MTD | Average First Response Time metric

Month to date average first response time metric

This metric shows the average time it takes for each customer service rep to respond to his/her customers via email, chat, and phone each day during that month. The amount of time it takes a rep to respond in each of the three channels each day is added together and should be close to 25 minutes, as shown by the dashed horizontal line. Reps should respond to each channel throughout the day and need to prioritize their time to ensure they meet appropriate service levels.

This metric provides a quick way to see how many reps are keeping a good balance between their three main responsibilities and are close to or below the set service level.

By reviewing the data above, you can see that Jake and Jan are each about four minutes above the set combined 25-minute FRT service level. It looks like the extra time is because of slower email responses and not slower chat or phone responses which should typically be attended much quicker than email.

There could be a few reasons for this. If you dig into the data, you might discover that Jake and Jan have more clients than the other reps which is making their average response time slower because they have more service requests to handle. More digging would be required to know for sure, though.

Viewing this data as a stacked bar chart is an easy way to see if reps’ overall performance meet or exceed acceptable service levels set by the company. By hovering over a specific rep’s bar, you can see the breakdown of what the average FRT is for each communication channel.

AFRT vs. Contact Volume metric

Average first response time vs Contact Volume-metric

This metric shows the same data as the previous metric without segmenting their Average First Response Time (AFRT) data out by channel. Instead, it shows the total number of the three channels. Viewing this information as a column and line chart is an easy way to view a side by side comparison of each reps’ AFRT with the number of service requests received. This metric helps you better understand each rep’s ability to handle his/her workload. The numbers on the left side of the column represent minutes and the numbers on the right side represent contact volume.

If you were over this team, you’d see that Jason and Steve are fielding the most service requests and still maintaining good service level. You should look into how they accomplish that so you can teach their methods to the rest of the team. You’d also see that Jake and Jan are handling a similar amount of service requests as other reps, but their service level does not meet the FRT standard. This would be another thing you’d want to look into.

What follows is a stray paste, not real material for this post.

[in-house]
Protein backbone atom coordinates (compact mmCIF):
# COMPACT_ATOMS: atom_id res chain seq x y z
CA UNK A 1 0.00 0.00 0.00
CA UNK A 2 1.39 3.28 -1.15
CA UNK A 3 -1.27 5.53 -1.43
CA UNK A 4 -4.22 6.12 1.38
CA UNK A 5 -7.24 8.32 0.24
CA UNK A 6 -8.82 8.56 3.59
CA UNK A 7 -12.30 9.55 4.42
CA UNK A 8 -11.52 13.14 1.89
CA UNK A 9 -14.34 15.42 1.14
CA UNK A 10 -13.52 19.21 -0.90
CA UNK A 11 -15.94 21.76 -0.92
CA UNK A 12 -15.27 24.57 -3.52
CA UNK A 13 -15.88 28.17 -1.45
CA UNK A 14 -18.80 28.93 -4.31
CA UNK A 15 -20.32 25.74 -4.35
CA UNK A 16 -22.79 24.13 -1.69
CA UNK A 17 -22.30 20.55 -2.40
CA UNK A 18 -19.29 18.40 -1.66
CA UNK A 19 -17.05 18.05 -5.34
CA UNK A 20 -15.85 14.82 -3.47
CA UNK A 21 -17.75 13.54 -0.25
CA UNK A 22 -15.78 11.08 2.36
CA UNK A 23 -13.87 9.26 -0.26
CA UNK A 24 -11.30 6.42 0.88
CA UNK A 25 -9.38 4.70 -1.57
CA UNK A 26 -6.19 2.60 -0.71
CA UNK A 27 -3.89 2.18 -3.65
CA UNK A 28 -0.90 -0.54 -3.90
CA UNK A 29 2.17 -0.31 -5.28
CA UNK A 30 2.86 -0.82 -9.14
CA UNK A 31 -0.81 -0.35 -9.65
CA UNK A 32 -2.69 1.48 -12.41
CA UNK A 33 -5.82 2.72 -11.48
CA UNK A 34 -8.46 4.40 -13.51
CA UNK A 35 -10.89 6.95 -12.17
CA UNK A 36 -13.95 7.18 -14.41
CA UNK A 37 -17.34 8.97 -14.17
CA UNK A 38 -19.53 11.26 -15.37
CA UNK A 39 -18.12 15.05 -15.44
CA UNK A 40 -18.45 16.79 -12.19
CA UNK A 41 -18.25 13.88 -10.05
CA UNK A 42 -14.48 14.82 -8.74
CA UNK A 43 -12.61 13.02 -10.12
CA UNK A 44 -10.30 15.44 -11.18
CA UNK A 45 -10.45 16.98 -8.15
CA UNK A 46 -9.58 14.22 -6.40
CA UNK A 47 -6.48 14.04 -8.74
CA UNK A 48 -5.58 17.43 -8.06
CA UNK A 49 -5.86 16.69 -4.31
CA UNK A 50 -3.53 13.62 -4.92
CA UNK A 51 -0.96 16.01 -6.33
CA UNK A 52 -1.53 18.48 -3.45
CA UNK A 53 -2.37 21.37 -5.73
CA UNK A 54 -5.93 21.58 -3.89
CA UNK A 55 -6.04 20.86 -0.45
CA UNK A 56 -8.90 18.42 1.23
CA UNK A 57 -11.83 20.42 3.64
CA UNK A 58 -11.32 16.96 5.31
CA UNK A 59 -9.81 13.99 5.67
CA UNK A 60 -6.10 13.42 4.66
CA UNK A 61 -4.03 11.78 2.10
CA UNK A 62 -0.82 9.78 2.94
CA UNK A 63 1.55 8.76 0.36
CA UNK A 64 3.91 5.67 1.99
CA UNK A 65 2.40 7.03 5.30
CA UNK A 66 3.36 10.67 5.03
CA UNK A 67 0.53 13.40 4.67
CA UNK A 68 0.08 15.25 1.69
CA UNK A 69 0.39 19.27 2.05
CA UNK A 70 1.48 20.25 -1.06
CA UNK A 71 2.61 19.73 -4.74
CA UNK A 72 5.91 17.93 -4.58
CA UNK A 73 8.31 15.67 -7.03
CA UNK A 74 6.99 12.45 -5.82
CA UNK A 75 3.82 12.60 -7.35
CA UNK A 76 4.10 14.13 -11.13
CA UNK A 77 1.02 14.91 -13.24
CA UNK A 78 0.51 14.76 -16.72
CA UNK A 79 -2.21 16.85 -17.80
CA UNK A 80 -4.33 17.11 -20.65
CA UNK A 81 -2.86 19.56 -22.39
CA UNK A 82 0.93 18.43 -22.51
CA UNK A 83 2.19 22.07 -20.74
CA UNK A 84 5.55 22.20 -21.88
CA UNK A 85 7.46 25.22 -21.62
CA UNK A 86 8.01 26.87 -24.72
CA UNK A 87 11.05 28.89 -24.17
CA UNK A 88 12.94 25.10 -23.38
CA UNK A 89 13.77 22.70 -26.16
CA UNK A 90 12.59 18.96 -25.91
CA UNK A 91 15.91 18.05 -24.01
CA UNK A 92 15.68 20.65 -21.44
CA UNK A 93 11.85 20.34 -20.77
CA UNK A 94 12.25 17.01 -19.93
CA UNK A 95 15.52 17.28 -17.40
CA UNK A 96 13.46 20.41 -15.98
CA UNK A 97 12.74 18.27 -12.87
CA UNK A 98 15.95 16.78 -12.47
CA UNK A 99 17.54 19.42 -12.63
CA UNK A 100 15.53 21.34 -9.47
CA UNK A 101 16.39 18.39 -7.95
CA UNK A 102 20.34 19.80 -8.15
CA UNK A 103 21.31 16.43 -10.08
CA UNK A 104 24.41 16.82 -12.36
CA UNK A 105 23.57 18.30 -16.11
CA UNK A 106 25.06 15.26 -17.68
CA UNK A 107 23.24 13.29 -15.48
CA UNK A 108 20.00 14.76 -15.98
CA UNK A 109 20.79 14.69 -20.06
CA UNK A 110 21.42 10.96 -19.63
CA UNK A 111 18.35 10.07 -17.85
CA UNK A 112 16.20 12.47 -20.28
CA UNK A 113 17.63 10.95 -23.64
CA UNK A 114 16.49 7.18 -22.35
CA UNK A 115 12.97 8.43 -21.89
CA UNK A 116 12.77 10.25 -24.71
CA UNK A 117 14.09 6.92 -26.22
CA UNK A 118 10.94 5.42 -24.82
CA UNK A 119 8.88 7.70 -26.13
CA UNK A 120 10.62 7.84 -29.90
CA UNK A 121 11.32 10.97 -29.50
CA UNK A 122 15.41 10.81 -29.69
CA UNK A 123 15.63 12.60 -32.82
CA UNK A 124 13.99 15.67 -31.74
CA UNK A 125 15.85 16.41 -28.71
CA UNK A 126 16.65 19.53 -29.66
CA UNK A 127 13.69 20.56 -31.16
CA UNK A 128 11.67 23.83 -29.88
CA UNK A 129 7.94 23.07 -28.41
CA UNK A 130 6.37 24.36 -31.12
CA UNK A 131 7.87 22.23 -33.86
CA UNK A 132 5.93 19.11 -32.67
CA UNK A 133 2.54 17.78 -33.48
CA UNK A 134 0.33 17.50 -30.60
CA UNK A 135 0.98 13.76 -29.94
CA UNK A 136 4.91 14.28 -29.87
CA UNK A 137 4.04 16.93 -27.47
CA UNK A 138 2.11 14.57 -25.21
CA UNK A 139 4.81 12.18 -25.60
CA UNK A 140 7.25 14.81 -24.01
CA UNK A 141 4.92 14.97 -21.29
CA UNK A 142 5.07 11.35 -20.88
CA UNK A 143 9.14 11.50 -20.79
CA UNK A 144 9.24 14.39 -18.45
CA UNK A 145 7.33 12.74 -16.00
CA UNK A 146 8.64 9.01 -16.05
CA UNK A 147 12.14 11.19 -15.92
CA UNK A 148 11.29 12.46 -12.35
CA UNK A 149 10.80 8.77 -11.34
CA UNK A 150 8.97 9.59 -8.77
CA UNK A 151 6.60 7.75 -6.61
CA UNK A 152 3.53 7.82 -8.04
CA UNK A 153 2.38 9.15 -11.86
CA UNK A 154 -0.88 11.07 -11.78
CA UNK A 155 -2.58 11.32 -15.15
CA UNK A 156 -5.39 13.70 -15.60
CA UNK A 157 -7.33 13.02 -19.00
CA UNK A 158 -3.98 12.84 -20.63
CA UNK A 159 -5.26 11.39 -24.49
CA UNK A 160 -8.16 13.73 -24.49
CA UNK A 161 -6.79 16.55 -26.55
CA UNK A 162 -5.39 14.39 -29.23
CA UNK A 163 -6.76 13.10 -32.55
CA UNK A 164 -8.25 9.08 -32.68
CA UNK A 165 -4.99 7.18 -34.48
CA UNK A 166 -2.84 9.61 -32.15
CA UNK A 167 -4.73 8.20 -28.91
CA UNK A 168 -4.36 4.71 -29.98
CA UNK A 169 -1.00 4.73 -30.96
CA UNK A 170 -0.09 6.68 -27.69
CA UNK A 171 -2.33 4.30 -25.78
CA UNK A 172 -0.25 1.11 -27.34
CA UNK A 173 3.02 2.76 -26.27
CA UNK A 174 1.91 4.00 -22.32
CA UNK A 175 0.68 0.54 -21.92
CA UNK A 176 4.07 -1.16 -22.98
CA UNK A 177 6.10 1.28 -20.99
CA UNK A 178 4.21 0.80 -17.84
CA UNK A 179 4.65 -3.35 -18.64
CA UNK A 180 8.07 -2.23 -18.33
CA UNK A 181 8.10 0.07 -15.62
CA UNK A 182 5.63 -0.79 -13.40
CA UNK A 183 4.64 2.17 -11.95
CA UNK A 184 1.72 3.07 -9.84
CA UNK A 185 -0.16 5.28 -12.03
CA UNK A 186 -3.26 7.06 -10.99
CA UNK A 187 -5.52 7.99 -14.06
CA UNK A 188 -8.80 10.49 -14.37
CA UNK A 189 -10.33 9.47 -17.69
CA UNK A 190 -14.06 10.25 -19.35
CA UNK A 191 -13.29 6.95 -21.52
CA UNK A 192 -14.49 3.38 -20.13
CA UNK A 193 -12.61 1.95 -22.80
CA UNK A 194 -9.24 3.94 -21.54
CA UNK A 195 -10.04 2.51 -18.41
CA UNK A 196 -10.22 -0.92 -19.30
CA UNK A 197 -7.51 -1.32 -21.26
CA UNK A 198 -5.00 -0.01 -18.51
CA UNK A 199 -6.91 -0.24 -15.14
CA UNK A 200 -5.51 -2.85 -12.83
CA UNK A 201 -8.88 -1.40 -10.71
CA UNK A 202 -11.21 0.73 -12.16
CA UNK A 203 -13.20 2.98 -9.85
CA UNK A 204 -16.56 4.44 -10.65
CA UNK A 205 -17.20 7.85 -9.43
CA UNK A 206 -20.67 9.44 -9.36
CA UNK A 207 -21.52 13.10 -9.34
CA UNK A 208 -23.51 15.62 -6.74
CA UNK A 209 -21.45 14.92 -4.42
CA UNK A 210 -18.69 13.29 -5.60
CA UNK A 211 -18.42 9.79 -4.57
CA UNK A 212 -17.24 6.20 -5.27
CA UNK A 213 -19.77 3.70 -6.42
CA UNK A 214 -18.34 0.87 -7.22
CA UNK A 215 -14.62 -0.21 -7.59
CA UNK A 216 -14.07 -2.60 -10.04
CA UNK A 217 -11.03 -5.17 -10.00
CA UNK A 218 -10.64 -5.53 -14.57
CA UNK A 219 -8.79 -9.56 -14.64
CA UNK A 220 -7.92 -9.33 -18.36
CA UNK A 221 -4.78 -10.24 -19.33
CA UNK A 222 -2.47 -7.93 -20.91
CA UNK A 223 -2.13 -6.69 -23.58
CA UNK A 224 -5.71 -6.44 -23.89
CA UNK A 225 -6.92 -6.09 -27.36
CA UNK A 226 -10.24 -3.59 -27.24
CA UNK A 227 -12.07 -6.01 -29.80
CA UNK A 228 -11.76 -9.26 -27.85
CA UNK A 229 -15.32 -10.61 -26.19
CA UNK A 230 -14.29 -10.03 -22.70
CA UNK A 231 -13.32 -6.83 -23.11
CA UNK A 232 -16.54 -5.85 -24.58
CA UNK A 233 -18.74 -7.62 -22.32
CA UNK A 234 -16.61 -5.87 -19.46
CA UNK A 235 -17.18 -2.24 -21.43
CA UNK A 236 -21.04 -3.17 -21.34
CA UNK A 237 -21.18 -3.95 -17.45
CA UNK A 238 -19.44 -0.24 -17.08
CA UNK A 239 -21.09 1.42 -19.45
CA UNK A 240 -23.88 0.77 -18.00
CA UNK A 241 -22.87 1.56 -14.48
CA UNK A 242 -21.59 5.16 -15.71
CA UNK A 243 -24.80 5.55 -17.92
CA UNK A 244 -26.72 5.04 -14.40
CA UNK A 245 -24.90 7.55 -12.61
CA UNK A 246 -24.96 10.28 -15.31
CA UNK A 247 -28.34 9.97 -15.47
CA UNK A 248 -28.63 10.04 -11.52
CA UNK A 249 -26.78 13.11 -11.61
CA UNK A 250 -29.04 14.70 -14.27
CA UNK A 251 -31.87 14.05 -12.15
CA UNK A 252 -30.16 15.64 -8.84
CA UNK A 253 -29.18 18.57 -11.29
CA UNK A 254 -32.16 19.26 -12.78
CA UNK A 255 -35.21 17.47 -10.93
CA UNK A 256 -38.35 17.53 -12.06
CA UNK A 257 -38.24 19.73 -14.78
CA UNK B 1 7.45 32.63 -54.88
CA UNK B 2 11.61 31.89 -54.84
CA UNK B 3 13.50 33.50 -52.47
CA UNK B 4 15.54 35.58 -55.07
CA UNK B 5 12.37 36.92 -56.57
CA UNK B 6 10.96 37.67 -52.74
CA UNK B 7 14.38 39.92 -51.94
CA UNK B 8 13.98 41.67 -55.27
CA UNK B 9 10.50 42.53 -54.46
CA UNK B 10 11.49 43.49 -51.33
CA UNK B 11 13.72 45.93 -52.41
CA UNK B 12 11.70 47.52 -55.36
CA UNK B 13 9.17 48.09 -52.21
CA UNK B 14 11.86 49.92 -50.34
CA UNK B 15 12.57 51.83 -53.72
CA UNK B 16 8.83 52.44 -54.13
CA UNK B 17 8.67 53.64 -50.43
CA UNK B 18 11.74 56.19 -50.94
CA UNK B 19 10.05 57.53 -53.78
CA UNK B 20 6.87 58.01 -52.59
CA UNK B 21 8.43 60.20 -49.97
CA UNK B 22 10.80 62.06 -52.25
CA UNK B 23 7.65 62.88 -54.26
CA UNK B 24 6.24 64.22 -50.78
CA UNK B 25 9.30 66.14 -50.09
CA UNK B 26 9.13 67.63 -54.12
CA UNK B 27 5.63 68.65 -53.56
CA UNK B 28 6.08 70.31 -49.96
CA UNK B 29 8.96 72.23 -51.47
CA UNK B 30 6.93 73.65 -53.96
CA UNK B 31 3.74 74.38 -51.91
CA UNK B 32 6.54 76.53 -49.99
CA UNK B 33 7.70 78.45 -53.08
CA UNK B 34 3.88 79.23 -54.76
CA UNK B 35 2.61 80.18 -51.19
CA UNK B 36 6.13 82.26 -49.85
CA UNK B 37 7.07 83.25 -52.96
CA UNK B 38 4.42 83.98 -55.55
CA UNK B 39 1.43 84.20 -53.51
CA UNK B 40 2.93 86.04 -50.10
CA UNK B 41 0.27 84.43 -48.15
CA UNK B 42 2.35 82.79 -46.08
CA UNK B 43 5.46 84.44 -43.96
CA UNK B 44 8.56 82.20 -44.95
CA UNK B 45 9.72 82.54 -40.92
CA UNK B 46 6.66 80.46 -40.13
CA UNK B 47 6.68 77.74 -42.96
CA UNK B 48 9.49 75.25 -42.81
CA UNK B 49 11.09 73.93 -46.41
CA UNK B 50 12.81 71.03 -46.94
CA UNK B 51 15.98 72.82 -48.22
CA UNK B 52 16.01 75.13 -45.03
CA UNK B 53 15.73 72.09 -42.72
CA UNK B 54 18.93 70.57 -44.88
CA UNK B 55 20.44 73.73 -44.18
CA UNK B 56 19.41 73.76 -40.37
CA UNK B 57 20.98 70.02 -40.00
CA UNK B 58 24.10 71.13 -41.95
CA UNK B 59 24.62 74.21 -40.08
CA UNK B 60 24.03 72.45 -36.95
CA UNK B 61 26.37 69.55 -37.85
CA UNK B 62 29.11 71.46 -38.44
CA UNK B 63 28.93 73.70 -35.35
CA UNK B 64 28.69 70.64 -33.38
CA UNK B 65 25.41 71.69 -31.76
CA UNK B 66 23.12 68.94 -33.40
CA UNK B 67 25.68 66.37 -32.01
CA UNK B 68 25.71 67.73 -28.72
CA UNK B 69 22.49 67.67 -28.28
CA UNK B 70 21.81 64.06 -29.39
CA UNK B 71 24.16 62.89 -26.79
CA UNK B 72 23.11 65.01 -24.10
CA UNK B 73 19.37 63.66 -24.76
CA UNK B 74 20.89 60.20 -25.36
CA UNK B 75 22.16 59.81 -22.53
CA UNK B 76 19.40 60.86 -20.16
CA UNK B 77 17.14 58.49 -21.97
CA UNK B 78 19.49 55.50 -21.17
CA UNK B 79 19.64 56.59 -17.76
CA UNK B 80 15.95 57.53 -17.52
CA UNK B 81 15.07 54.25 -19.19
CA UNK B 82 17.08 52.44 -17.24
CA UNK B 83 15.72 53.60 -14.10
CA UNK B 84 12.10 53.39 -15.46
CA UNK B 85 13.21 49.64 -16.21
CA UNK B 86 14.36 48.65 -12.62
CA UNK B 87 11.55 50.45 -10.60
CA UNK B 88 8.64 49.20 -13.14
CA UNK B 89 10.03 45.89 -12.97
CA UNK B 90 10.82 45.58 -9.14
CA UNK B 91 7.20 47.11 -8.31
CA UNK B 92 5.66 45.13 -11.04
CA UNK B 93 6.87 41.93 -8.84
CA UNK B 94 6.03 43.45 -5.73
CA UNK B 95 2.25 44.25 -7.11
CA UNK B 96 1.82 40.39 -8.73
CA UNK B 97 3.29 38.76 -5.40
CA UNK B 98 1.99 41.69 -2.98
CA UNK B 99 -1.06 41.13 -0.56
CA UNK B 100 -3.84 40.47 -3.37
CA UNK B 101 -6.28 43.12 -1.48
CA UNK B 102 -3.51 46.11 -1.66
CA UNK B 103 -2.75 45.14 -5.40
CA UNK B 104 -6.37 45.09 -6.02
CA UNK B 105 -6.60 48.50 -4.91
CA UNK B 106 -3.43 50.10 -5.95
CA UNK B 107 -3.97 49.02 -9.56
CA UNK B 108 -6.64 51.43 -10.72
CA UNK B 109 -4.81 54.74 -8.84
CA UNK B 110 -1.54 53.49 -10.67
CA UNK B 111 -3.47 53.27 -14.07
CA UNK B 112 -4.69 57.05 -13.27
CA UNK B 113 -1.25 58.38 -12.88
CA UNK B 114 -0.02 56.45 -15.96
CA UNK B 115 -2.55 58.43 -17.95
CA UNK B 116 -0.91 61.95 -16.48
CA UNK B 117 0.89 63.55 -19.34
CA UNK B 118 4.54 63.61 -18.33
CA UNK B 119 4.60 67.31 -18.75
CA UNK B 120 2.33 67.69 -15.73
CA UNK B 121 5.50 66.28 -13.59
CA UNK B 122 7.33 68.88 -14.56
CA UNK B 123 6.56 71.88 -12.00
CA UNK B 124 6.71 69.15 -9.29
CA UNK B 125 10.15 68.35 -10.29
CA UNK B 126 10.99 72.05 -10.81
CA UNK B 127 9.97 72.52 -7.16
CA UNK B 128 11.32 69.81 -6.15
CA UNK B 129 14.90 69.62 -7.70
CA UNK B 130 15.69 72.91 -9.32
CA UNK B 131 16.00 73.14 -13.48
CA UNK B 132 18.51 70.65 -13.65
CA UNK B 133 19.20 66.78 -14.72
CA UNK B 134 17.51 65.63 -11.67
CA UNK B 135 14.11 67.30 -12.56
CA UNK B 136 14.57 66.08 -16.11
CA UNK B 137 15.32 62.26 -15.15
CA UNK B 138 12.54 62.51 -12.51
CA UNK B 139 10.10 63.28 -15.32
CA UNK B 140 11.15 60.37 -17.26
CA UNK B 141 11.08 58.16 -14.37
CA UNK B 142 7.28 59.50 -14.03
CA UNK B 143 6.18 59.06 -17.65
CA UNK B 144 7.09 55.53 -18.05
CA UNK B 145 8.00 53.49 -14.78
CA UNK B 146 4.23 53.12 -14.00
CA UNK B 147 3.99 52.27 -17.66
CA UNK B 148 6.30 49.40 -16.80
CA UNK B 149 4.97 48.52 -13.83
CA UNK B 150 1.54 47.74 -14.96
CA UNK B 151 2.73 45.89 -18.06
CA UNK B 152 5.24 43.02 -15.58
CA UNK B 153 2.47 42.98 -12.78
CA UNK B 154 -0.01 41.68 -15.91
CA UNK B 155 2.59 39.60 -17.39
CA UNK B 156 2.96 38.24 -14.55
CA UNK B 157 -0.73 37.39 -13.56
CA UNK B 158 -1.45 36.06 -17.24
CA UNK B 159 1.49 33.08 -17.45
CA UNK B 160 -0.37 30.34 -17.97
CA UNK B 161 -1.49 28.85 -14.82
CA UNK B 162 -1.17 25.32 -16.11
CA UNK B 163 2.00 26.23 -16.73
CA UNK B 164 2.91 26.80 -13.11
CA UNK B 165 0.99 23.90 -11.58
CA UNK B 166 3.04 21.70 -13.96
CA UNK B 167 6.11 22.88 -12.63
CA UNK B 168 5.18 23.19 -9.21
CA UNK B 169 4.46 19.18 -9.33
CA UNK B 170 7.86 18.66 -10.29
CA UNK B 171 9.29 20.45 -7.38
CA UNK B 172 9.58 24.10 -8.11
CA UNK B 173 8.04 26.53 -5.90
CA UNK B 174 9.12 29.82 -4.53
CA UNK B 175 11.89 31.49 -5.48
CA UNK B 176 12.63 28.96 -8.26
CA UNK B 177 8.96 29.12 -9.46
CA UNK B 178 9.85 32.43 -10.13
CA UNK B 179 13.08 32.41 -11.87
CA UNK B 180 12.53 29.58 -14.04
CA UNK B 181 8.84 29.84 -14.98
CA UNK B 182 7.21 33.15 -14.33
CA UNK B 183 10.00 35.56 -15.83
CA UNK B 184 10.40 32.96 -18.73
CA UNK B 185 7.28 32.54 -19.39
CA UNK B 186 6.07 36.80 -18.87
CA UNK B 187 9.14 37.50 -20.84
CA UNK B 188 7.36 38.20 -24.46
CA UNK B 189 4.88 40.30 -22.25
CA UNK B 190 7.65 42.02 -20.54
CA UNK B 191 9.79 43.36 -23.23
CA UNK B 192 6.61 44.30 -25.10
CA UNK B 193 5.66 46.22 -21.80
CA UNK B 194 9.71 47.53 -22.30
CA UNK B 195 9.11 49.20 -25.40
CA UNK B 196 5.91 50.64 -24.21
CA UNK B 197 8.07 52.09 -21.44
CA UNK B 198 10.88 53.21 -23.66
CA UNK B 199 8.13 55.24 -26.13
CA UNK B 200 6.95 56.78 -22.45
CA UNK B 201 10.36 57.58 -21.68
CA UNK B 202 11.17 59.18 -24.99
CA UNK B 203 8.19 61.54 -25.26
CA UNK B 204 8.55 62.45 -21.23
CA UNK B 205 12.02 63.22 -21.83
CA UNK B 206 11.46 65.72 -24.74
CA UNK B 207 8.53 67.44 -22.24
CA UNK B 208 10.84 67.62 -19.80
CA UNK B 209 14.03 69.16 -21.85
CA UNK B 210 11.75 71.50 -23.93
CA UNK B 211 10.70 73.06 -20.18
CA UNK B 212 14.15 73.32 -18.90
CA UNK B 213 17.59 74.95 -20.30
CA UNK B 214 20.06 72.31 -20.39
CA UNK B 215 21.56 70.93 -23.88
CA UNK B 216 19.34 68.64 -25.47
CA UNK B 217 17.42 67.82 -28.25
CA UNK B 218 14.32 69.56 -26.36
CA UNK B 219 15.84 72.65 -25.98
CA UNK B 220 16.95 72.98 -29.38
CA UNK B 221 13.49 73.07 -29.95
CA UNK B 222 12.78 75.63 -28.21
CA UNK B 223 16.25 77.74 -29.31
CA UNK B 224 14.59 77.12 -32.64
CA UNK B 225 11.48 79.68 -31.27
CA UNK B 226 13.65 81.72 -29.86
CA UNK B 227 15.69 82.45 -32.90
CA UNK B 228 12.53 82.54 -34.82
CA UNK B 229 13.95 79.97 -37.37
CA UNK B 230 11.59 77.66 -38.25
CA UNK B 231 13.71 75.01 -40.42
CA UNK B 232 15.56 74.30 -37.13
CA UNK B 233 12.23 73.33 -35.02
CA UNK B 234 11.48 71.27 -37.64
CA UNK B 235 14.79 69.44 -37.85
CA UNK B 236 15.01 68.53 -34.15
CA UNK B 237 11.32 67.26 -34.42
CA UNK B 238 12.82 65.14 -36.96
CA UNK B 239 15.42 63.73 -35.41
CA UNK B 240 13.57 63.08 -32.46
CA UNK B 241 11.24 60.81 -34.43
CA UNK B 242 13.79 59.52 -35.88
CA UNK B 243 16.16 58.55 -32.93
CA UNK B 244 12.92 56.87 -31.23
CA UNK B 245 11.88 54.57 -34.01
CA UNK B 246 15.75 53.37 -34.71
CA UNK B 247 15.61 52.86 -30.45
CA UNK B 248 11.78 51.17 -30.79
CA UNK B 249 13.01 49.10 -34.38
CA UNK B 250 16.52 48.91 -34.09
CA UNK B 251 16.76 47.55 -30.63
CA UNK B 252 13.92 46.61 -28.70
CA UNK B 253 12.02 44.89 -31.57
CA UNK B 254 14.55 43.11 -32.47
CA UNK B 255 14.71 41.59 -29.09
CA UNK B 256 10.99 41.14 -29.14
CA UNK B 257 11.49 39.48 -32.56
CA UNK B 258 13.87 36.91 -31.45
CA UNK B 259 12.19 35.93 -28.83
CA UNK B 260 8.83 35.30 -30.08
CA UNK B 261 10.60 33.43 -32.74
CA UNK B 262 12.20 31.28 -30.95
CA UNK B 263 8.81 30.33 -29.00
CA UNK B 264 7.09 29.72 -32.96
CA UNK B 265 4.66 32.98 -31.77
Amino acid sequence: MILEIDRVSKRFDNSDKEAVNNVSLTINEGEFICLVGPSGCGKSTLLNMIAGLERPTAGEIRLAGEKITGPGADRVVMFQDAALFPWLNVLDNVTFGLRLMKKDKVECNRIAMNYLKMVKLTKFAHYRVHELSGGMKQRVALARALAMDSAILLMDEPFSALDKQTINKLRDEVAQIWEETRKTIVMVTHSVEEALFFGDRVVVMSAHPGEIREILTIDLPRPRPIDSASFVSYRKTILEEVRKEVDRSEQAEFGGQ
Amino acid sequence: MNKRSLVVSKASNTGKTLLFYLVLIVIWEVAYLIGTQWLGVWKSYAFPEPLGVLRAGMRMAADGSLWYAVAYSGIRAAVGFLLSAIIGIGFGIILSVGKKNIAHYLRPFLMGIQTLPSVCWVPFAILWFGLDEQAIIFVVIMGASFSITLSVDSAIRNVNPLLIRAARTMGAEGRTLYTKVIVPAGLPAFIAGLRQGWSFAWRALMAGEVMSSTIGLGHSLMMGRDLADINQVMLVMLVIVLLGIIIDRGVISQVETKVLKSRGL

Chat AFRT vs. Chat Volume metric

Month to date chat average first response time vs chat volume metric

This metric also uses a column and line setup. The difference is that it shows the data for one specific channel of contact, in this case, chat. The numbers on the left side of the chart represent minutes and the numbers on the right side of the chart represent the number of chats.

The previous metric showed Jan as having a combined response time below the SLA standard. However, this metric shows that for chat Jan had the best response time out of all of the reps while still receiving significant chat volume.

By reviewing this chart, you will also see that Jason is the slowest for chat but still within acceptable chat response times (one minute and 36 seconds). By reviewing one of the previously shown metrics, you will see he has one of the lowest combined response times out of all of the reps.

Similar graphs can also be created to view the data from the other support channels to see if reps are meeting the SLA.

How do you calculate First Response Time?

To calculate your average FRT per channel, take the total of all of the response times from a channel and divide it by the number of service requests received during that time. Occasionally, outliers can skew the data so it can be a good idea to calculate based on of the median and not the average.

How do I create a First Response Time metric?

The metrics shown above were created with Grow. There are a few ways to pull the information you need to create the metrics shown above. A lot of call center-type software pushes data right into a database that someone can then query. Grow also integrates directly with call-logging software like Five9 and CallRail.

To get your chat response data, Grow integrates with chat software like Intercom, Zendesk, and Freshservice.

To get your email response data, Grow can also pull info from Zendesk, Freshservice, or a CRM that records inbound and outbound emails with a time stamp. We use Salesforce to track our email response data.

To see if Grow integrates with the customer support platform you use, view our integrations here.